Proponents and opponents of US government funding for human embryonic stem cell (hESC) research have filed what may be their final arguments to the judge who shut down the research for 17 days last August and September.
Briefs were filed today by both sides in Sherley et al. v. Sebelius, the landmark lawsuit challenging the legality of government support for the controversial research.
Lawyers for the plaintiffs, adult stem cell reseachers James Sherley and Theresa Deisher, argued in this brief that government funding of the research “inevitably” creates an incentive for more embryos to be destroyed. They write:
“Each time grant-awarding officials and federally funded scientists support or engage in hESC research, they `knowingly subject’ human embryos `to risk of injury or death,’ in violation of [existing law.]. The federally sponsored hESC research…inevitably creates a substantial risk—indeed, a virtual certainty—that more human embryos will be destroyed in order to derive more hESCs for research purposes.”
Lawyers representing Kathleen Sebelius, the secretary of Health and Human Services, anticipated the plaintiffs’ argument in this brief. They write that, this spring, an appeals court
“held that [existing law] is ambiguous, and that [the National Institutes of Health] had reasonably read the statute to permit the funding of hESC research but to forbid funding for the derivation of hESCs. Plaintiffs, presumably, will now switch gears and advance an alternative theory that [existing law] forbids any actions that `incentivize’ the destruction of embryos.”
That argument is beside the point, the Sebelius brief continues, because the derivation of stem cell lines, which must be funded with private money, is legally distinct from actual research on those lines.
“Whether or not plaintiffs are correct to speculate that the [NIH] Guidelines or `media portrayals’ will encourage patients of IVF clinics to donate embryos, that donation is still not `research in which’ an embryo is knowingly subjected to a risk of injury or death.”
Both documents were filed with Chief Judge Royce Lamberth (pictured) of the U.S. District Court for the District of Columbia.
Lamberth last August 23 issued a preliminary injunction that stopped the National Institutes of Health (NIH) from funding the research and threw the field into intense, if temporary, chaos. He argued that an existing law, called the Dickey-Wicker amendment, is “unambiguous” in prohibiting federal support for the research, which relies on stem cell lines that are obtained by destroying embryos. The Dickey-Wicker amendment bans funding for research “in which a human embryo or embryos are destroyed.”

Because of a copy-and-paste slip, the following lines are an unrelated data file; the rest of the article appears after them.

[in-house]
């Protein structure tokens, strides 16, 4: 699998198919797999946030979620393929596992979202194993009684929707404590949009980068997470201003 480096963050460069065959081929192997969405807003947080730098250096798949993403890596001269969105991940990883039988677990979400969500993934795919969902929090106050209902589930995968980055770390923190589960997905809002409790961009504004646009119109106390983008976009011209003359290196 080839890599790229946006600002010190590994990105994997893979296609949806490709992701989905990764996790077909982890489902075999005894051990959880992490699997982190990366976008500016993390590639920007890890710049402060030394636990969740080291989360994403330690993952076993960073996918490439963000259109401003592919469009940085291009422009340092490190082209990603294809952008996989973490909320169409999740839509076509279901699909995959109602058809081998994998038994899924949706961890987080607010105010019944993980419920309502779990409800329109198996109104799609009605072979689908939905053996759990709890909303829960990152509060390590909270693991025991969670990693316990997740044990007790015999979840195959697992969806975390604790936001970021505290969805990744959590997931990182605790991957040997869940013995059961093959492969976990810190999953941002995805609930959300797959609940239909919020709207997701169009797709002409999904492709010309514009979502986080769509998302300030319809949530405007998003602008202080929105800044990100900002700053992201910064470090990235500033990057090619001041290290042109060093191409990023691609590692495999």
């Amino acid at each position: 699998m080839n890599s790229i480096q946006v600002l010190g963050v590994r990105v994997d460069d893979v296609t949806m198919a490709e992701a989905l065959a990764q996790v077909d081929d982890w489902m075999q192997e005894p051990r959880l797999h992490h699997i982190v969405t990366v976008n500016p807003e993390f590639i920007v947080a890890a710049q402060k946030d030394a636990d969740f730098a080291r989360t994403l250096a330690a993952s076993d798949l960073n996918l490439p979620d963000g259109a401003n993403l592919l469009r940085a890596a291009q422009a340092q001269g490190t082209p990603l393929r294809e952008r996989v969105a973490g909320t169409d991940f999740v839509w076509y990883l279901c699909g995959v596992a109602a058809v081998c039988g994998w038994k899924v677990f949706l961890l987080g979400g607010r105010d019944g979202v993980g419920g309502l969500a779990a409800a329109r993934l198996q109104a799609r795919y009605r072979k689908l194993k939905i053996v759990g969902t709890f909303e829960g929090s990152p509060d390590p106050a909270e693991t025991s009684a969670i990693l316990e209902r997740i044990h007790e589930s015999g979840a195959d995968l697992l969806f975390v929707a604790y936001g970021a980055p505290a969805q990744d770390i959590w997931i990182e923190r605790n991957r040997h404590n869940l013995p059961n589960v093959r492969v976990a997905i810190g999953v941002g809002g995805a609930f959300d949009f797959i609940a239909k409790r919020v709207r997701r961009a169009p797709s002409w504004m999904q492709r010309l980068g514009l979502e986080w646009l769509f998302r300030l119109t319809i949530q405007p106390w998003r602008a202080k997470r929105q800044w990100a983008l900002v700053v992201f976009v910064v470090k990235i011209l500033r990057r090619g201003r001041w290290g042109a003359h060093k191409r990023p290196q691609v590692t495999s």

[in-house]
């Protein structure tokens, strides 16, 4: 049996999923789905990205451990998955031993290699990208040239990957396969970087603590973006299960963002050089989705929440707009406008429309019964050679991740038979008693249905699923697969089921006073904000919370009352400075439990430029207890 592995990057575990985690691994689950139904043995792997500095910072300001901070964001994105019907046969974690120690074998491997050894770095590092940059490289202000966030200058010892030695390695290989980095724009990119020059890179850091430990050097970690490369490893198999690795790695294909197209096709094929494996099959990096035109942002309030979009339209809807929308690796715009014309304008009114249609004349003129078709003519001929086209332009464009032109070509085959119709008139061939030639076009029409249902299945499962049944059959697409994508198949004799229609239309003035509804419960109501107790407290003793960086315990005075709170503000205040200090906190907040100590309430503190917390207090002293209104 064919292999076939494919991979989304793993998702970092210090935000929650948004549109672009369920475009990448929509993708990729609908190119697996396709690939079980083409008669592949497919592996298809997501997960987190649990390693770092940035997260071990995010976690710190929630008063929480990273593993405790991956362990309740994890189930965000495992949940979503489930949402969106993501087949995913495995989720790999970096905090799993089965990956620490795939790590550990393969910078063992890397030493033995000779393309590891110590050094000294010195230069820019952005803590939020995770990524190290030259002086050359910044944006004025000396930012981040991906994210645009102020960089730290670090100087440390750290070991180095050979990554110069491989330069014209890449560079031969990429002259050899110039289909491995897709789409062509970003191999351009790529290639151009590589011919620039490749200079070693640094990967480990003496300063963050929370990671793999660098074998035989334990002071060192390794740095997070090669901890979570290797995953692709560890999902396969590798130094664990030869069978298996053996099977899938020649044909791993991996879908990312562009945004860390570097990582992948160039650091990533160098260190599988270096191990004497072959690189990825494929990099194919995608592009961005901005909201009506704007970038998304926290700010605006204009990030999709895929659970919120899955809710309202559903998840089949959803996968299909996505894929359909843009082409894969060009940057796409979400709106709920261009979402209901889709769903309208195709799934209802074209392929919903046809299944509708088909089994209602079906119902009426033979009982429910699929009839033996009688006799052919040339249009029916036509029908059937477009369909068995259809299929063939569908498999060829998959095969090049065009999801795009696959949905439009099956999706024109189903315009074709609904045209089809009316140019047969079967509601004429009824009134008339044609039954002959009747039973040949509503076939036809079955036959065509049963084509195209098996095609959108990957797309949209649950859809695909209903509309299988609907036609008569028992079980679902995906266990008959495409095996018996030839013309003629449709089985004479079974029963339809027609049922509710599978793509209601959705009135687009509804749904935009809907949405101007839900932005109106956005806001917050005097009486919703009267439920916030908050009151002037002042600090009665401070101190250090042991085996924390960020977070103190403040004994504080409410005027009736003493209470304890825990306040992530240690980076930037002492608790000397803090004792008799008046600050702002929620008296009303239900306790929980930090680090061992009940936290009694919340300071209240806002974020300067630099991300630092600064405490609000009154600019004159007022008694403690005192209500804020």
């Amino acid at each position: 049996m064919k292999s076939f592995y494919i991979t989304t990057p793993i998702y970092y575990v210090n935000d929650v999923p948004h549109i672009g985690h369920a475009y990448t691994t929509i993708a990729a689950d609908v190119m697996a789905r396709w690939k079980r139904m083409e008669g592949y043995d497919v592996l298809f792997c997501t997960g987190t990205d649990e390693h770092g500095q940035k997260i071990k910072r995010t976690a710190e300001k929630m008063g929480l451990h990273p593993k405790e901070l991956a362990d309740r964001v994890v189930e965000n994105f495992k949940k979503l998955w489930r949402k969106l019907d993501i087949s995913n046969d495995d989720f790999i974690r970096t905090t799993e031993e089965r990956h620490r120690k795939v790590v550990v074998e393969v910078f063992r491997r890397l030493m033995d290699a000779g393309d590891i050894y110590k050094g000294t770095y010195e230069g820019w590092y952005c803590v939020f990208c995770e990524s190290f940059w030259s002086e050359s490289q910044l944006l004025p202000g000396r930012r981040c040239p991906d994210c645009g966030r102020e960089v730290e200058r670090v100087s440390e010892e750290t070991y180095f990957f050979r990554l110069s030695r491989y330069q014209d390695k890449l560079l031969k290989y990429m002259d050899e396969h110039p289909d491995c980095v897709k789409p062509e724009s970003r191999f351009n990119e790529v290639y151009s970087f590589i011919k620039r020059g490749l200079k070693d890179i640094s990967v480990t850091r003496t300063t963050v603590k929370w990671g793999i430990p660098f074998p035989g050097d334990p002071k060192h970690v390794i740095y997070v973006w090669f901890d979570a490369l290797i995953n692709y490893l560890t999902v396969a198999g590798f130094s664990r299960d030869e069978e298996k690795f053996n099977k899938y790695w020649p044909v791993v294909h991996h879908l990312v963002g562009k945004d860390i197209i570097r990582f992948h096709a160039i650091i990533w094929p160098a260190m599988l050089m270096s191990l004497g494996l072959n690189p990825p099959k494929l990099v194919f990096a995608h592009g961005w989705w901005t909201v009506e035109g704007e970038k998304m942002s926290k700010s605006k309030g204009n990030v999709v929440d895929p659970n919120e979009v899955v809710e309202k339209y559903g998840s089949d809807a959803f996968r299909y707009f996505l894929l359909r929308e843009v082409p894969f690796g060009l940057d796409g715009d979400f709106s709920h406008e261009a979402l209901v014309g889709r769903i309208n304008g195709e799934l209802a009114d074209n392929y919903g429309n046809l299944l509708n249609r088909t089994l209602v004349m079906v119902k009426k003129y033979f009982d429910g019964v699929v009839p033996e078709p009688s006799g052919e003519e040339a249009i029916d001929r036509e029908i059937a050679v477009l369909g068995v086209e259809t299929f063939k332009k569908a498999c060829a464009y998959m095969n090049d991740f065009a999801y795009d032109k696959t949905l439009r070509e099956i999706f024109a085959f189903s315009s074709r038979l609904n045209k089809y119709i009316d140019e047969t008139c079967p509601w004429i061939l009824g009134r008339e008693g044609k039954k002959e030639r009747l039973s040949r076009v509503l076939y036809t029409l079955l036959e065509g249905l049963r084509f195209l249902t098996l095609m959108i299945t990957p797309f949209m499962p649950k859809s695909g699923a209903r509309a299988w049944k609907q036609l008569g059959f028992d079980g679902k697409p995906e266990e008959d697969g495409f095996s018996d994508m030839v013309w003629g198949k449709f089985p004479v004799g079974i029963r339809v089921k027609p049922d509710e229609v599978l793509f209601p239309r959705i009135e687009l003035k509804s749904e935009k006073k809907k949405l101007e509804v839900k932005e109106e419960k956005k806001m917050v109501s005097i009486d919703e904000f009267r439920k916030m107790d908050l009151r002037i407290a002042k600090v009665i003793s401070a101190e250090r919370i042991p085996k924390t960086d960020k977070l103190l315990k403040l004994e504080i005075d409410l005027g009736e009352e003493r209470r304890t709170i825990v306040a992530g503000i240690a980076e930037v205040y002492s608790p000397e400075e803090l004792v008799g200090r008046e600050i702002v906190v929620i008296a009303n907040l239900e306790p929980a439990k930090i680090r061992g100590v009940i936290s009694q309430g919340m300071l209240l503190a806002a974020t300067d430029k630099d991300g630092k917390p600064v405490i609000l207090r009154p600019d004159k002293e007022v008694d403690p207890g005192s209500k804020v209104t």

In early September, 2010, the government won a temporary stay of the preliminary injunction from the Court of Appeals for the District of Columbia Circuit. Then, in April, a three-judge panel of the same appeals court overturned the preliminary injunction for good, arguing in this 2-1 decision that Dickey-Wicker is in fact ambiguous. That was a key finding because, to win a preliminary injunction, the plaintiffs must demonstrate to the court that their case is likely to succeed when it is heard on its merits.
Having denied the preliminary injunction, the appeals court sent the substance of the case back to Lamberth’s court, where a decision from the judge is now awaited.
The plaintiffs argue in their brief that, despite the appeals court’s decision, Lamberth is free to again find that the NIH’s funding of the research violates the Dickey-Wicker amendment. They write: “Nothing in the D.C. Circuit’s divided ruling vacating the preliminary injunction changes this Court’s correct conclusion that Defendants’ interpretation is inconsistent with the statute’s text, structure, and common sense.”
Lamberth could next do several things. He could ask the lawyers for both sides to make oral arguments before him. With or without oral arguments, he could grant summary judgment, which both sides have requested, meaning that he would decide the case before him without a trial. Or, he could call for a full trial, an outcome that’s considered unlikely.
If Lamberth grants summary judgment in favor of either side, the losing lawyers will certainly appeal his decision to the court of appeals, ensuring still more months of briefings and arguments to come. The loser at the appeals court level would likely ask the Supreme Court to hear the case.
One thing is now clear: the plaintiffs will not ask the entire Court of Appeals for the District of Columbia Circuit to re-hear their case for the preliminary injunction in a so-called en banc hearing.
“It seems to use just as a matter of judicial efficiency [that] it’s best to just bring this case to the District Court and let them decide the whole thing,” Samuel Casey, a member of the plaintiff’s legal team said today. “Because even if we went for rehearing we would at best get a hearing on one very small piece of the case.”
Casey, of the Law of Life Project in Washington, D.C., contends that the appeals court’s rejection of the preliminary injunction was made on narrow grounds that did not encompass other arguments made by the plaintiffs. Those, he says, are arguments that Lamberth will now need to consider.